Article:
Uber-recruit Seantrel Henderson, for example, is less than thrilled:
The St. Paul Pioneer Press did manage to squeeze a comment out of him ... kind of:
National offensive player of the year Seantrel Henderson might be wavering on his intent to enroll at Southern California after the school was dealt severe NCAA sanctions.
Henderson, an offensive tackle from Cretin-Derham in St. Paul, Minn., skipped a scheduled orientation last week which prompted Trojans coach Lane Kiffin and three members of his staff to fly to Minnesota earlier this week.
Henderson's father, Sean, spoke to USA TODAY and said he could not comment on the situation.
Playing in a pro-am basketball league Tuesday night, Henderson was asked about his status with USC.Henderson was smart back in February. He decided to wait to sign a letter of intent until after the penalties had been announced -- and he could do this because he was either the No. 1 or No. 2 overall prospect in the country (depending on which scouting service you prefer), so teams would wait for him. He could've waited until August if he wanted to. But for some reason, about six weeks after Signing Day (and after several meetings with Lane Kiffin), he gave in and signed. Good choice, right?"I don't want to talk about that," Henderson said according to the St. Paul Pioneer Press.
So now he's got a couple of not-so-exciting options:
1. He can play out the string at USC, possibly start as a freshman and have a good shot at being a first-round pick in a few years -- but probably never experience college "glory," so to speak.
2. He can transfer. Since there's not a chance in hell USC will grant him an immediate release, he'll have to sit out a year (essentially a redshirt year) and then will have four years to play wherever he wants.
Where would he go? His other finalists were Ohio State and Miami, but he'd also visited Notre Dame, Michigan and Minnesota and had offers from literally every major program. It's not like he'll have to go somewhere with limited exposure if he decides to leave -- he'll just miss out on the chance to start as a freshman and accelerate his NFL timeline. In other words, his decision will tell us whether it's college or the NFL that Henderson's really looking forward to.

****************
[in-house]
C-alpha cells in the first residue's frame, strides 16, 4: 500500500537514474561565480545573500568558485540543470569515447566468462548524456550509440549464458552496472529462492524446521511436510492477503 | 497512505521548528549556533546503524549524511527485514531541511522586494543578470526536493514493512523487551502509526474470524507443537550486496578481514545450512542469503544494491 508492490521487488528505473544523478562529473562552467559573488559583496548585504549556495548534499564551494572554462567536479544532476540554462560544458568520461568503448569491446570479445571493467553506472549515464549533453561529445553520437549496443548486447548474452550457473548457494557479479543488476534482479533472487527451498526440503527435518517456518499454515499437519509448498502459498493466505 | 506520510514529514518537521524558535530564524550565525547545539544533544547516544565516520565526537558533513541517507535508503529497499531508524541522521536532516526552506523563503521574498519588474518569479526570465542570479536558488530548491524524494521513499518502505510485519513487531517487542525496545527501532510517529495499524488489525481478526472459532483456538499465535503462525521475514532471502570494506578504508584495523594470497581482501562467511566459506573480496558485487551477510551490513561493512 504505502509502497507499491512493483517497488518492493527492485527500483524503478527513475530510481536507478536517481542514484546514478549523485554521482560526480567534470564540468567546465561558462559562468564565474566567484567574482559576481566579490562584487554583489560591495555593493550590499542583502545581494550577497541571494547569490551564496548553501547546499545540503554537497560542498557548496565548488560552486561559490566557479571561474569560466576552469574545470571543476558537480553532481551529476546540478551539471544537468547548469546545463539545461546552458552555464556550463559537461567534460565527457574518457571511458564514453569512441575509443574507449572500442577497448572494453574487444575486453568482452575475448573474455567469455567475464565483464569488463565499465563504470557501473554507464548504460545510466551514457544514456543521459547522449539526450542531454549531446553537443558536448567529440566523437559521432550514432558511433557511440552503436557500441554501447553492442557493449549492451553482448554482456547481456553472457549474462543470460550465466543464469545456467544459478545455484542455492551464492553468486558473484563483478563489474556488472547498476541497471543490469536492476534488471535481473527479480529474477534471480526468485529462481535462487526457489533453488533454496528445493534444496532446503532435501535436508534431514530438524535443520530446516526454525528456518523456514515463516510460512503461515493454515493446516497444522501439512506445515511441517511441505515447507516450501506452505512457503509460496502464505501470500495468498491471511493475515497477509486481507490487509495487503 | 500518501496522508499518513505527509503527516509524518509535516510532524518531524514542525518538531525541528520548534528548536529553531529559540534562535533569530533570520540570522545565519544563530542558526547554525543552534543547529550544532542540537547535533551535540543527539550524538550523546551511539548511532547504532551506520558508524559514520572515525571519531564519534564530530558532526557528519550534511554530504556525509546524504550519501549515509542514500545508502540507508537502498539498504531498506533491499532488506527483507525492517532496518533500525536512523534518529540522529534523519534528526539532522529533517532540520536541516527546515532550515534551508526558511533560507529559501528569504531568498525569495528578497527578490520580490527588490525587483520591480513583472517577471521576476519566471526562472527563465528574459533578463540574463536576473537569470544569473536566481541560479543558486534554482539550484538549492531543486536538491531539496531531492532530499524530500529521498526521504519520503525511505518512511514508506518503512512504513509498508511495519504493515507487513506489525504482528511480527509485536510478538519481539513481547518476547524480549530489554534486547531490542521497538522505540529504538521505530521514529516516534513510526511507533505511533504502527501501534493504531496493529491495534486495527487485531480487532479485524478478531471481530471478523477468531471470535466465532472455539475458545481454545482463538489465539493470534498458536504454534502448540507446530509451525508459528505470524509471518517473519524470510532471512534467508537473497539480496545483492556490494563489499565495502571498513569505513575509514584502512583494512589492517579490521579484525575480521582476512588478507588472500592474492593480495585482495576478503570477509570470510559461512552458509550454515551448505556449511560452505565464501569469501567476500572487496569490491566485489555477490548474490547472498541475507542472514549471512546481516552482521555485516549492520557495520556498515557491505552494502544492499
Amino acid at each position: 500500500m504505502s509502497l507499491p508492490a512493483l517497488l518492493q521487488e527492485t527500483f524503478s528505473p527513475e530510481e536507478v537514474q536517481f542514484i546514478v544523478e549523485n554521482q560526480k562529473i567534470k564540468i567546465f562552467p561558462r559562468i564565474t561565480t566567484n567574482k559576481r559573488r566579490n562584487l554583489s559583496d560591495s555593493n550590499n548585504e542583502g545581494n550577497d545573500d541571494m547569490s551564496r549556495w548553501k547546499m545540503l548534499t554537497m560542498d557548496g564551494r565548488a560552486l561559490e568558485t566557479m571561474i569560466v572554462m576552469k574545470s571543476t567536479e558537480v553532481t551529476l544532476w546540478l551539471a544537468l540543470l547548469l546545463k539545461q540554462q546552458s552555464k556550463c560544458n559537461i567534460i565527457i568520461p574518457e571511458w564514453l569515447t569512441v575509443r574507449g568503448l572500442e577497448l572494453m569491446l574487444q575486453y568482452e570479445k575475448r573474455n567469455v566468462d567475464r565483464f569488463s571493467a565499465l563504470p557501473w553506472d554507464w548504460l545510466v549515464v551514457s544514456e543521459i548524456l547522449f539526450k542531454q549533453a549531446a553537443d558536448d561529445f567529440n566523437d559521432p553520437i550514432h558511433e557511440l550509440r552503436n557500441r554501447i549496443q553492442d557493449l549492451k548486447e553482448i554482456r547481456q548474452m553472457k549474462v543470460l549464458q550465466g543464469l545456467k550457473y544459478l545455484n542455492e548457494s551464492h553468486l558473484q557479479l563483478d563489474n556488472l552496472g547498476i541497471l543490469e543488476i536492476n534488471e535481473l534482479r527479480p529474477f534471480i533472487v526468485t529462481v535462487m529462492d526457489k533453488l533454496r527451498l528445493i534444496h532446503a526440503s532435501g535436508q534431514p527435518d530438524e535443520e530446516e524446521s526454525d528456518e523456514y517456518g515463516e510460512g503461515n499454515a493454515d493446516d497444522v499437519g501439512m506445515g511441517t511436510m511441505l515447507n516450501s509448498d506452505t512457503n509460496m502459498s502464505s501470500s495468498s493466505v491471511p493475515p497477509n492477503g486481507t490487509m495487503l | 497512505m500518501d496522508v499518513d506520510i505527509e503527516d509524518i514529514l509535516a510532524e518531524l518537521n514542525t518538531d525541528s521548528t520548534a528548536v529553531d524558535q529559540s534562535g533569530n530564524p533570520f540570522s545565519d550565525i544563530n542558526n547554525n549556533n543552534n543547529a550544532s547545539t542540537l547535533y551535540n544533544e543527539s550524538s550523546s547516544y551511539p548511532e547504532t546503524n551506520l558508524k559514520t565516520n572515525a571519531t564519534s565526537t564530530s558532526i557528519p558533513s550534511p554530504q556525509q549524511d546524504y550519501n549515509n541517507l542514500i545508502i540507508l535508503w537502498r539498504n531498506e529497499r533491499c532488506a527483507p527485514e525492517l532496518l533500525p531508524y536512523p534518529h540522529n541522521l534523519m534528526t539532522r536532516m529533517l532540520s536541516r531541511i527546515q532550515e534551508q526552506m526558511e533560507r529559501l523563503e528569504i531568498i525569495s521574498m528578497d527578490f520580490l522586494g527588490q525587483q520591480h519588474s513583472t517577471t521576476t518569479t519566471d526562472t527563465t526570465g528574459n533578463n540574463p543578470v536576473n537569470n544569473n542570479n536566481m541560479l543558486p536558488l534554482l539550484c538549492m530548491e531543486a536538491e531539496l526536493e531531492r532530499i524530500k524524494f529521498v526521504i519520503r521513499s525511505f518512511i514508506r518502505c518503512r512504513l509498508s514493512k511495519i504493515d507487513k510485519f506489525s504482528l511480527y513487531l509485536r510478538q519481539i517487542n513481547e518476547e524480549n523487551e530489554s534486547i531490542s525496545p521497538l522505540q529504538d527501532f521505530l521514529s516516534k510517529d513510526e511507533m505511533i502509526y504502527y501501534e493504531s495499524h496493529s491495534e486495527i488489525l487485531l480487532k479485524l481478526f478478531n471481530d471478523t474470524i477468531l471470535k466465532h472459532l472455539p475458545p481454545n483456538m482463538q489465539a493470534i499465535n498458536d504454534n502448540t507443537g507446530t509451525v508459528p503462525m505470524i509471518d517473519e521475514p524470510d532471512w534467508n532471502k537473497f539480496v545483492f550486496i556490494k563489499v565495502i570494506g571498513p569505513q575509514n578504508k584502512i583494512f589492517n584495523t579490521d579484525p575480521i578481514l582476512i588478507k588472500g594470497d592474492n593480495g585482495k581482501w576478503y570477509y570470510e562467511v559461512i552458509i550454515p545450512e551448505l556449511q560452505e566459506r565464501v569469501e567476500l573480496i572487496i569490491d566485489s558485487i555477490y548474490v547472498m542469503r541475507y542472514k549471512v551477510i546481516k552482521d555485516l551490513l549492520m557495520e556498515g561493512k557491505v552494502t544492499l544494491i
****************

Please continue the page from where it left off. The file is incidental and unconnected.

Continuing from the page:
We should know one way or another in the next two months since I assume he'll want to be settled by the start of the season. Either Kiffin will salvage the biggest (literally) and best prospect in his 2010 class -- which is crucial since USC will be limited to 15 scholarships in each of the next two classes -- or Christmas will come early for some other big-time program.
On a related note, I have no idea why more prospects don't disregard the letter of intent. It provides no benefit for the student-athlete; all it does is lock the player into a particular school. The school can withdraw the scholarship offer at any time and has no obligation to provide four years of aid (just ask Alabama). It's a one-year-at-a-time deal. The fine print basically says, "We can screw you over whenever we want if we decide to give your scholarship to somebody else. Sorry." Actually, I don't think it says "sorry." I'll double-check.
But if you're a recruit with a choice between 20 or 30 BCS conference schools, why sign a letter of intent? Nobody's gonna turn you away and NOT offer you a scholarship if you want to come -- it's just a matter of whether you lock yourself in. And if the school isn't locked in for four years of aid, the player shouldn't be locked in either.
Example: Mitch Mustain. He was the top QB recruit in the country in 2006 and picked the local school, Arkansas, only to be immersed in craziness almost immediately upon his arrival. He transferred to get away from it and (coincidentally) ended up at USC, where he had to sit out a year. Had he not signed a letter of intent with Arkansas, he would have been eligible to play in 2007 at USC and might have beaten out Mark Sanchez as John David Booty's backup. It's very possible that he'd have been the starter in '08 and '09 and would have been a first-round pick in April's draft. Instead he's spending his senior year on the bench behind Matt Barkley. I'm not saying with any certainty that things would have gone differently for him, just that I'm sure he'd like to know what would have happened in '07 (and beyond) if he'd have been eligible.
That's obviously a rare scenario, but the same holds true for just about any five-star prospect. Considering all the possible issues that could come up -- coaching changes, NCAA penalties, lack of playing time, etc. -- why risk penalizing yourself for a possible transfer if you don't need to? It's a screwy, one-sided system.
Seantrel Henderson knew it and shouldn't have signed. I'm just curious about whether he's more upset with Lane Kiffin's crazy recruiting voodoo or his own decision to give up on what was a pretty smart plan to avoid all the letter-of-intent restrictions.